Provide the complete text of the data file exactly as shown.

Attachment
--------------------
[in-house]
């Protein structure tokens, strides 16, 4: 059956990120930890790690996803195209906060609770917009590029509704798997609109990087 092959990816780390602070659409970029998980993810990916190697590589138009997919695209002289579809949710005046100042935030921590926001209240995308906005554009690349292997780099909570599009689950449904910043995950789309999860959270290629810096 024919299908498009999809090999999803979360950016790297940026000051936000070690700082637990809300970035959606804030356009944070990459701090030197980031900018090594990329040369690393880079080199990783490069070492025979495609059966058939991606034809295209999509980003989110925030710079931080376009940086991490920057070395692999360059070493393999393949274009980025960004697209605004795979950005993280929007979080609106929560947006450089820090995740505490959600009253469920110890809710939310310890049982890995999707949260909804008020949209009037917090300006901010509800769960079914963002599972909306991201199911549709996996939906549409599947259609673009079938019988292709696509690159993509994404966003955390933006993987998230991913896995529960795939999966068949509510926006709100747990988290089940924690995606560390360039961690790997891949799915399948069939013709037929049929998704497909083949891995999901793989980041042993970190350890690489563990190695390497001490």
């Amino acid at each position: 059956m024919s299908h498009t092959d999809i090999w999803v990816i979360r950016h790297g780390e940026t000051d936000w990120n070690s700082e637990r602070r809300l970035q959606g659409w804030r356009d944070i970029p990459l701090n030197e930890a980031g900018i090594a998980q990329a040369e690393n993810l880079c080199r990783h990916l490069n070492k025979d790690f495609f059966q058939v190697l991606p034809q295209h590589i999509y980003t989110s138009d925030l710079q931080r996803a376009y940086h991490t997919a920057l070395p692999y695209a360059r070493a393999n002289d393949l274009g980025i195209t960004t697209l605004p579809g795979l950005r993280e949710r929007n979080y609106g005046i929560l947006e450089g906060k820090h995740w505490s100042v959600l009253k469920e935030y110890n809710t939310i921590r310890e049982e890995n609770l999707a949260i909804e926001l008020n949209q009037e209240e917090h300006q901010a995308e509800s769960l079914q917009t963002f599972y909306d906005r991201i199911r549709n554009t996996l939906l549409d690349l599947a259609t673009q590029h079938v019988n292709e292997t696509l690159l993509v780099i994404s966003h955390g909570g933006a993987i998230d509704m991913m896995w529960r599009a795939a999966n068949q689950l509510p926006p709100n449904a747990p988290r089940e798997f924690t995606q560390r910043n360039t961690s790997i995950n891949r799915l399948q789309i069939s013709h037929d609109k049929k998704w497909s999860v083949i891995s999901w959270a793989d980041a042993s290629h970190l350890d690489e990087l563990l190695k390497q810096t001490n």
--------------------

[in-house]
């Protein structure tokens, strides 16, 4: 059956990120930890790690996803195209906060609770917009590029509704798997609109990087 092959990816780390602070659409970029998980993810990916190697590589138009997919695209002289579809949710005046100042935030921590926001209240995308906005554009690349292997780099909570599009689950449904910043995950789309999860959270290629810096 024919299908498009999809090999999803979360950016790297940026000051936000070690700082637990809300970035959606804030356009944070990459701090030197980031900018090594990329040369690393880079080199990783490069070492025979495609059966058939991606034809295209999509980003989110925030710079931080376009940086991490920057070395692999360059070493393999393949274009980025960004697209605004795979950005993280929007979080609106929560947006450089820090995740505490959600009253469920110890809710939310310890049982890995999707949260909804008020949209009037917090300006901010509800769960079914963002599972909306991201199911549709996996939906549409599947259609673009079938019988292709696509690159993509994404966003955390933006993987998230991913896995529960795939999966068949509510926006709100747990988290089940924690995606560390360039961690790997891949799915399948069939013709037929049929998704497909083949891995999901793989980041042993970190350890690489563990190695390497001490």
């Amino acid at each position: 059956m024919s299908h498009t092959d999809i090999w999803v990816i979360r950016h790297g780390e940026t000051d936000w990120n070690s700082e637990r602070r809300l970035q959606g659409w804030r356009d944070i970029p990459l701090n030197e930890a980031g900018i090594a998980q990329a040369e690393n993810l880079c080199r990783h990916l490069n070492k025979d790690f495609f059966q058939v190697l991606p034809q295209h590589i999509y980003t989110s138009d925030l710079q931080r996803a376009y940086h991490t997919a920057l070395p692999y695209a360059r070493a393999n002289d393949l274009g980025i195209t960004t697209l605004p579809g795979l950005r993280e949710r929007n979080y609106g005046i929560l947006e450089g906060k820090h995740w505490s100042v959600l009253k469920e935030y110890n809710t939310i921590r310890e049982e890995n609770l999707a949260i909804e926001l008020n949209q009037e209240e917090h300006q901010a995308e509800s769960l079914q917009t963002f599972y909306d906005r991201i199911r549709n554009t996996l939906l549409d690349l599947a259609t673009q590029h079938v019988n292709e292997t696509l690159l993509v780099i994404s966003h955390g909570g933006a993987i998230d509704m991913m896995w529960r599009a795939a999966n068949q689950l509510p926006p709100n449904a747990p988290r089940e798997f924690t995606q560390r910043n360039t961690s790997i995950n891949r799915l399948q789309i069939s013709h037929d609109k049929k998704w497909s999860v083949i891995s999901w959270a793989d980041a042993s290629h970190l350890d690489e990087l563990l190695k390497q810096t001490n």